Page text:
Before this change, the special education and general education programs were separate. This change echoes the inclusion happening in today’s classrooms — more than 60 percent of special education students spend the majority of their time in general education classrooms, a 90 percent increase since 1989.
“In the past, students with special needs were often sequestered in separate classrooms,” said Professor Corinne Hyde, who teaches in USC Rossier’s online MAT program. To her, this teacher preparation curriculum shift only enforces the notion that “teachers must be prepared to celebrate, challenge and support students with varying needs in an inclusive classroom.”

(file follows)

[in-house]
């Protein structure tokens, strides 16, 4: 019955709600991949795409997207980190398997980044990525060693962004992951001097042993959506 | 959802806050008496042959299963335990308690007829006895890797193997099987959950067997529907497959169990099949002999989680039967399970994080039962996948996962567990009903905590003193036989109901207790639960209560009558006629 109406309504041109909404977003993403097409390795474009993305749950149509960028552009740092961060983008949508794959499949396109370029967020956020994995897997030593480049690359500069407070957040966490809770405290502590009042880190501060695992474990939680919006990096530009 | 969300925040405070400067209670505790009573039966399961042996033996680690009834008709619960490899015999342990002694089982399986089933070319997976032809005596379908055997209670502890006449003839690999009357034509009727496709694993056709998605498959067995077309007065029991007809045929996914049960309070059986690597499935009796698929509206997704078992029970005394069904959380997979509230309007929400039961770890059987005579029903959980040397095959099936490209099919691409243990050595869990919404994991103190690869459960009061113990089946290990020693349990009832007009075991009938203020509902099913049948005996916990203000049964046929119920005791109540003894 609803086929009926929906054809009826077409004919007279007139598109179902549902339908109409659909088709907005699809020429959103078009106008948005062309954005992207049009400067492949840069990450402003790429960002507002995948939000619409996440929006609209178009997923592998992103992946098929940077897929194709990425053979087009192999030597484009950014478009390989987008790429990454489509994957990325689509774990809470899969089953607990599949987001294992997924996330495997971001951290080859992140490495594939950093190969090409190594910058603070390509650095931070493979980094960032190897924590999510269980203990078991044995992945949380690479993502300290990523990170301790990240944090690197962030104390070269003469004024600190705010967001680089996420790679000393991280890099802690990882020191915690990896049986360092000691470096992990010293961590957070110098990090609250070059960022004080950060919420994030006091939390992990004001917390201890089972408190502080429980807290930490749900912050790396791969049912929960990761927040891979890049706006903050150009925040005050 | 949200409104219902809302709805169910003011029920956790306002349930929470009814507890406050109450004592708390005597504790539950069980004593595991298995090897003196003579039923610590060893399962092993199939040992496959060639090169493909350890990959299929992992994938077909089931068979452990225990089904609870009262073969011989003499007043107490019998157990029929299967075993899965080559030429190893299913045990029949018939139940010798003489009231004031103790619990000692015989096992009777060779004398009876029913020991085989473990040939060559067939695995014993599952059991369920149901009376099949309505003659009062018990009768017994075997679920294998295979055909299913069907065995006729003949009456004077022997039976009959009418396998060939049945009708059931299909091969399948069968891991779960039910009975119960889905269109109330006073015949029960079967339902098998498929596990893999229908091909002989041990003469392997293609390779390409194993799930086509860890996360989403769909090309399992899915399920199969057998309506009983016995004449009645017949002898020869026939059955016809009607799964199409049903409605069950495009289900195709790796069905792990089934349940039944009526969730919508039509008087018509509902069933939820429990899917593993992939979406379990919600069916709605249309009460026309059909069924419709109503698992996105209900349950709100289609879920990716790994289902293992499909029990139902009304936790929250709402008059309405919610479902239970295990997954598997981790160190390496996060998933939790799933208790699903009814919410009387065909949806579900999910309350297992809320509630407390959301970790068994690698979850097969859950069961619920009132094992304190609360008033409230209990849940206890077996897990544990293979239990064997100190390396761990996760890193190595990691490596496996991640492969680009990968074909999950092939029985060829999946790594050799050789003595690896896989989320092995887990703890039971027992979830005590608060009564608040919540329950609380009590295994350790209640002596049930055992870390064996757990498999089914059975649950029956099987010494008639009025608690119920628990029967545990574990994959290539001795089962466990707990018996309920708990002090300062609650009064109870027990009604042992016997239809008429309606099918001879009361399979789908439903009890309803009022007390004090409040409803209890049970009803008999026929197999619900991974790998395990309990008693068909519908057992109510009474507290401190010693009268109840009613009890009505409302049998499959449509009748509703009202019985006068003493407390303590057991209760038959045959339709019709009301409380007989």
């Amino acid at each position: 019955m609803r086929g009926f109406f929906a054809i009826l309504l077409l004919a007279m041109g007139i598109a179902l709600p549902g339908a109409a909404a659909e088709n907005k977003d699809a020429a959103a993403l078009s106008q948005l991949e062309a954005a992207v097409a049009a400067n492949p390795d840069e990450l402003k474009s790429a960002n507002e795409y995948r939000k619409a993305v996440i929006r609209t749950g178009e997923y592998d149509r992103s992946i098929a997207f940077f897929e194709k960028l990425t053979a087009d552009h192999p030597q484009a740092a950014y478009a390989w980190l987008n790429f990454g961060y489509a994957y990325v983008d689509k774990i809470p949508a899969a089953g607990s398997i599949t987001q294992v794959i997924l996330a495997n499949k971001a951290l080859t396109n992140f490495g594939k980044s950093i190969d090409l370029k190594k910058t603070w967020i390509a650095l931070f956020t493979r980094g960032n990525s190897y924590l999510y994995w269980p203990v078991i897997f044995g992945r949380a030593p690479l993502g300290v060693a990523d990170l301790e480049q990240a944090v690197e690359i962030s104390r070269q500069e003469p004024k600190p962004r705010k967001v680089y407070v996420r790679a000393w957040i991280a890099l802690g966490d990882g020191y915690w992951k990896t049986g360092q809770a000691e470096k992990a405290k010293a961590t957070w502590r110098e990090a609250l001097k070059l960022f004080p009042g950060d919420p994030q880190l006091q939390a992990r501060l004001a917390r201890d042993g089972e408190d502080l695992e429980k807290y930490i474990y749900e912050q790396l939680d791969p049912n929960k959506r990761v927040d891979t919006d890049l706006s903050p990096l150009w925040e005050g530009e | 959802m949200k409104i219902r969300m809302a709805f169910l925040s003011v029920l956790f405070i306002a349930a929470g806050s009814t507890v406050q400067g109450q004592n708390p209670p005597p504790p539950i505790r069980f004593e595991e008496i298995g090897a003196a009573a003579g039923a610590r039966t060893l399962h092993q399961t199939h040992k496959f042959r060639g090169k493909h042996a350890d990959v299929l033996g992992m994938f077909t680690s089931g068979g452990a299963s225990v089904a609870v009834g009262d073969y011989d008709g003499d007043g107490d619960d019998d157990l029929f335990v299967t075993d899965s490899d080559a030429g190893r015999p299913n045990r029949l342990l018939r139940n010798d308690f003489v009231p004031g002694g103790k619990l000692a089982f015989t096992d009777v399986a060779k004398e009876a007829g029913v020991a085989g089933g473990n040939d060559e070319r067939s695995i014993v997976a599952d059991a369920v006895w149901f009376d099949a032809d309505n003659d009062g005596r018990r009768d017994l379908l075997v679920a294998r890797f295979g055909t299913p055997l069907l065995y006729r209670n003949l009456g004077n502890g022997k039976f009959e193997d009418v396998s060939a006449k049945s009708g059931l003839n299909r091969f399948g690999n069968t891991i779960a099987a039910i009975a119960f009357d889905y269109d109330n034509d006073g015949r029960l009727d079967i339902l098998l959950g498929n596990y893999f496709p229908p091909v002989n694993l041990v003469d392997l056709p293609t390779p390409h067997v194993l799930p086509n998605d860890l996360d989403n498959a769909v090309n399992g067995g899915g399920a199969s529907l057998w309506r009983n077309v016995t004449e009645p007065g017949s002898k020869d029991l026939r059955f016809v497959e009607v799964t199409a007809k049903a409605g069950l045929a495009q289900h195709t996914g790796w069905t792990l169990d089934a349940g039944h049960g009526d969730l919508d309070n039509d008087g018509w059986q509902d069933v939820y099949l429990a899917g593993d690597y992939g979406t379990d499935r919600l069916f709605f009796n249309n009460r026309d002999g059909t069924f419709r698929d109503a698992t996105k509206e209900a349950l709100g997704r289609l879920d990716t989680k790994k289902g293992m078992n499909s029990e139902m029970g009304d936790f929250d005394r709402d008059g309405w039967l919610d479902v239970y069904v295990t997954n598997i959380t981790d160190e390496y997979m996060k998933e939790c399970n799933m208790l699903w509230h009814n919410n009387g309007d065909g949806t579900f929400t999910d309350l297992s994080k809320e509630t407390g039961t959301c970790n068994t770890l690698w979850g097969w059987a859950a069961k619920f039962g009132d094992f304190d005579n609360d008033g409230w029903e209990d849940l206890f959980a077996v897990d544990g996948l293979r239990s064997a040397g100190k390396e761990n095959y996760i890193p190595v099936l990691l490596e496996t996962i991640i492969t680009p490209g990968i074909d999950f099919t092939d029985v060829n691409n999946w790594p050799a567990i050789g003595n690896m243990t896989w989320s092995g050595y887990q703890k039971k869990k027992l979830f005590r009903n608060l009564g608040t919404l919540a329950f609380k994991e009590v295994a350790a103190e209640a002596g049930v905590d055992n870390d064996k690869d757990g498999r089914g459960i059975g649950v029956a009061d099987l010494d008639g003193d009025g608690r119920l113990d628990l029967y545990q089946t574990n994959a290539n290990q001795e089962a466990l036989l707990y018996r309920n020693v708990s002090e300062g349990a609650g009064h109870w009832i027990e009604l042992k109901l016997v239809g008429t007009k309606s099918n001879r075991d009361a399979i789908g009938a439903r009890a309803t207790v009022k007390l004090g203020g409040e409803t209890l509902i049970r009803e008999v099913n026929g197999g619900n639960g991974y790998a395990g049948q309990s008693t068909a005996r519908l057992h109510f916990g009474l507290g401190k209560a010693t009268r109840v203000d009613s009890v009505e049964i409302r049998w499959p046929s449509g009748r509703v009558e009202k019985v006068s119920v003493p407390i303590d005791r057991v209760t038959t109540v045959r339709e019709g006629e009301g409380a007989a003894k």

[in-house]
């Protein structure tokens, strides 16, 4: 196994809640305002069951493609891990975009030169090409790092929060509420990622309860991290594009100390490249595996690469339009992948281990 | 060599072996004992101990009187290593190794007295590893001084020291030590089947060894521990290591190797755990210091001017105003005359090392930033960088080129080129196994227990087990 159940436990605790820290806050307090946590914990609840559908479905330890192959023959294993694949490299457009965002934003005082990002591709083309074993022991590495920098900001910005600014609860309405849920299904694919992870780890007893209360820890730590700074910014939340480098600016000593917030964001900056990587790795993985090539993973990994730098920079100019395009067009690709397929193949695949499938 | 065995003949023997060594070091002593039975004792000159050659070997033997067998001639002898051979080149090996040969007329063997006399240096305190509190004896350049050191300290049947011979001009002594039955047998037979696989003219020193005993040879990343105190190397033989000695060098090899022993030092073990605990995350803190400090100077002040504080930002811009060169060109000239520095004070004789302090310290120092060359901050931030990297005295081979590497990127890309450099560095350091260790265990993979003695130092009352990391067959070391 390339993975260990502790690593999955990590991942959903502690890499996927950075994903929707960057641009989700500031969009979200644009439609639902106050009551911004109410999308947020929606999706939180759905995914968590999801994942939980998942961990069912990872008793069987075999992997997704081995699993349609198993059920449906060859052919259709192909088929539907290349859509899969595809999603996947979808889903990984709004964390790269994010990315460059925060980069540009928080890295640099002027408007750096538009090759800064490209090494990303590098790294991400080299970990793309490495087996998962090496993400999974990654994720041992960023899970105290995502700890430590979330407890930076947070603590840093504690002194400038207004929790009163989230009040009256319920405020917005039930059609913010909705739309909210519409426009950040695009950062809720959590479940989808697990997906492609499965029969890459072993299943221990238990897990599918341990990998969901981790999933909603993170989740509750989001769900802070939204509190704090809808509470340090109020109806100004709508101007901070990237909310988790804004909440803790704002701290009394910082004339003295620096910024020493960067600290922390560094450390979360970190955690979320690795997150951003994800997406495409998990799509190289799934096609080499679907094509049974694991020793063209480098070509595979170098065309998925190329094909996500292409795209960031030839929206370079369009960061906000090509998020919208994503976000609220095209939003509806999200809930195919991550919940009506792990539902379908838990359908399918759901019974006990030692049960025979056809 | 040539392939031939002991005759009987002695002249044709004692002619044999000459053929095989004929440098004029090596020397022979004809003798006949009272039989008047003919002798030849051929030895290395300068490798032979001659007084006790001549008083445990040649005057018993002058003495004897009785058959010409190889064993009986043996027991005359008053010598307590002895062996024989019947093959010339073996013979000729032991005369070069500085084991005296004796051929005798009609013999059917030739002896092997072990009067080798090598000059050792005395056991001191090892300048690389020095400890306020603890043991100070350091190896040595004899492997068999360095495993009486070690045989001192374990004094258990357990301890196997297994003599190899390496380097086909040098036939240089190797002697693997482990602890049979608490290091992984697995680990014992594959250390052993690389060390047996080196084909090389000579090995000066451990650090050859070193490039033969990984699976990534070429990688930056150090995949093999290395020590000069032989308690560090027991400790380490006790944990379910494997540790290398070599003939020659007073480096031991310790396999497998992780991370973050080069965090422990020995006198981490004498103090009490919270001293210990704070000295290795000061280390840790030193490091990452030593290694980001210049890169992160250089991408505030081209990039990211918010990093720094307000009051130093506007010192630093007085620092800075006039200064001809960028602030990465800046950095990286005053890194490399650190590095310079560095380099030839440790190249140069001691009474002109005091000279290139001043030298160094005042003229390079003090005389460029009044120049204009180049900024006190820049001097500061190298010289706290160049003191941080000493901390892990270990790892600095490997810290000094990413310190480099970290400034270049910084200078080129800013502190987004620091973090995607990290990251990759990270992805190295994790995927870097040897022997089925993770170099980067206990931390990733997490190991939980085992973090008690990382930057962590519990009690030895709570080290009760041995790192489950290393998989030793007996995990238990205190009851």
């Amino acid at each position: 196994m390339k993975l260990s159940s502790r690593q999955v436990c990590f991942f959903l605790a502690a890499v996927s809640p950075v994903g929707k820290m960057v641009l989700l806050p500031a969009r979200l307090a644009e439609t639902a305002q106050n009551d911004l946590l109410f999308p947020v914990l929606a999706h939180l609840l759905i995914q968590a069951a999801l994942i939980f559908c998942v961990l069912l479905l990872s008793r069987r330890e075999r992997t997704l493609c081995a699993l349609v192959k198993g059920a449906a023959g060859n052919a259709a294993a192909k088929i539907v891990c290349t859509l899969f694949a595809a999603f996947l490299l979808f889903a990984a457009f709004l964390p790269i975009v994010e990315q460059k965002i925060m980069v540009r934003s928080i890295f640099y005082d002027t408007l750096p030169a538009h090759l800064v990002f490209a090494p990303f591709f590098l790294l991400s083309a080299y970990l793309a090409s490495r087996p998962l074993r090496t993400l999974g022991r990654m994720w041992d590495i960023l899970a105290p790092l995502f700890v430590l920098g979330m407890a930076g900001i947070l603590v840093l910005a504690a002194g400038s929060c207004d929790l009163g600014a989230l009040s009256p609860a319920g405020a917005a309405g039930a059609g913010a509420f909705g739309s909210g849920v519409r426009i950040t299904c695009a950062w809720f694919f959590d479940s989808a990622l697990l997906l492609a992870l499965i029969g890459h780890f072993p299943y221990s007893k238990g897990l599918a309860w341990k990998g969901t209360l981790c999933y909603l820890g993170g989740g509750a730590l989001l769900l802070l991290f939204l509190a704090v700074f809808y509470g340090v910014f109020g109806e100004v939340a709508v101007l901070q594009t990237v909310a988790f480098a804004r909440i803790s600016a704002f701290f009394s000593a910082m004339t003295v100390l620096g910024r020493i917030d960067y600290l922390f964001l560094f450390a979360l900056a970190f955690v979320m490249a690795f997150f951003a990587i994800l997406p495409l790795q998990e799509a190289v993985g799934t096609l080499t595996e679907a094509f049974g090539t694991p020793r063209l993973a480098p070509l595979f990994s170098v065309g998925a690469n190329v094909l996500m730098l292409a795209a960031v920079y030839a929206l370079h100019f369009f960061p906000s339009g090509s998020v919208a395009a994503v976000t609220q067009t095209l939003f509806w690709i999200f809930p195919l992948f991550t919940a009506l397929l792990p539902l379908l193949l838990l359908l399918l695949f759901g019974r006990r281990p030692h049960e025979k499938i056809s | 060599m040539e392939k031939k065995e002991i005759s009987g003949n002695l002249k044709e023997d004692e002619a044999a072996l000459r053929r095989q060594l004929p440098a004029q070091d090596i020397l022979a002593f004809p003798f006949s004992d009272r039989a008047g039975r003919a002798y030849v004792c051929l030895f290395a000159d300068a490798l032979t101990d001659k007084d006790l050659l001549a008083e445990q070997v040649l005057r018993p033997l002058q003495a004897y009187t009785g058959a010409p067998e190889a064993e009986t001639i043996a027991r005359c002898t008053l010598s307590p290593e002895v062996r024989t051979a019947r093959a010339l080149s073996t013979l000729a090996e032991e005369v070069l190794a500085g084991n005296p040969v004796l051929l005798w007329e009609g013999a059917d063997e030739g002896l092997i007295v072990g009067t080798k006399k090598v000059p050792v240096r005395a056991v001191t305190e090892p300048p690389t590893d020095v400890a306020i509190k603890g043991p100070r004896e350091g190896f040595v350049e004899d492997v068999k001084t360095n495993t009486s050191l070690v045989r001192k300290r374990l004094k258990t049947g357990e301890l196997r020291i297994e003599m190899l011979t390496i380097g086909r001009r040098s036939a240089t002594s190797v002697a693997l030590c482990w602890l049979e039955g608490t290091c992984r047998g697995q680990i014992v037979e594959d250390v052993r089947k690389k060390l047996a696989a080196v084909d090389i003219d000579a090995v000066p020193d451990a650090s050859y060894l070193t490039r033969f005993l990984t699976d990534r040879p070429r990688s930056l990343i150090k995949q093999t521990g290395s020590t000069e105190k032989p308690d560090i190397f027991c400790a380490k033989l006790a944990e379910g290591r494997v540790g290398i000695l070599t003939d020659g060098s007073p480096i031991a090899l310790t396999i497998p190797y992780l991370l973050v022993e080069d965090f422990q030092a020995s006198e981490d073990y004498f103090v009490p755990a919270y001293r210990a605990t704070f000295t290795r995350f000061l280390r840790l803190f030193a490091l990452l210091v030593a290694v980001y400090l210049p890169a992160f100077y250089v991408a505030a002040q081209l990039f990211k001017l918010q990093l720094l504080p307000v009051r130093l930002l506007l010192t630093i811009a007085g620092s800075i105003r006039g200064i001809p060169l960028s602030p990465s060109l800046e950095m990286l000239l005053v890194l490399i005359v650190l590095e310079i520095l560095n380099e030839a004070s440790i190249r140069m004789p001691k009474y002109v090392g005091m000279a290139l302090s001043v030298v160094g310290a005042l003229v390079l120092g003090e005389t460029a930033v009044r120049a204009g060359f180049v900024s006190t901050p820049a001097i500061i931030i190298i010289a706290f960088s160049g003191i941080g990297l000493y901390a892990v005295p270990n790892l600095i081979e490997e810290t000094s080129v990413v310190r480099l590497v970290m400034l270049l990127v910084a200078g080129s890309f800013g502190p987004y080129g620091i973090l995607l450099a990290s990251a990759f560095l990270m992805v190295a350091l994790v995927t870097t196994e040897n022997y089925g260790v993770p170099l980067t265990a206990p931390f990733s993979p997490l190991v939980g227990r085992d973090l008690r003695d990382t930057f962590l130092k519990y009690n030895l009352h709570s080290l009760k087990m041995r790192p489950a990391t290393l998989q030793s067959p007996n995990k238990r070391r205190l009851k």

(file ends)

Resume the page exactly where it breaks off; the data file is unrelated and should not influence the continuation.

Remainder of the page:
For the 6.6 million special education students in today’s public schools, it’s important to learn more about them. The infographic below shows the special education students behind the numbers: who they are, where they’re learning, and how educators can best support them in and outside of the classroom.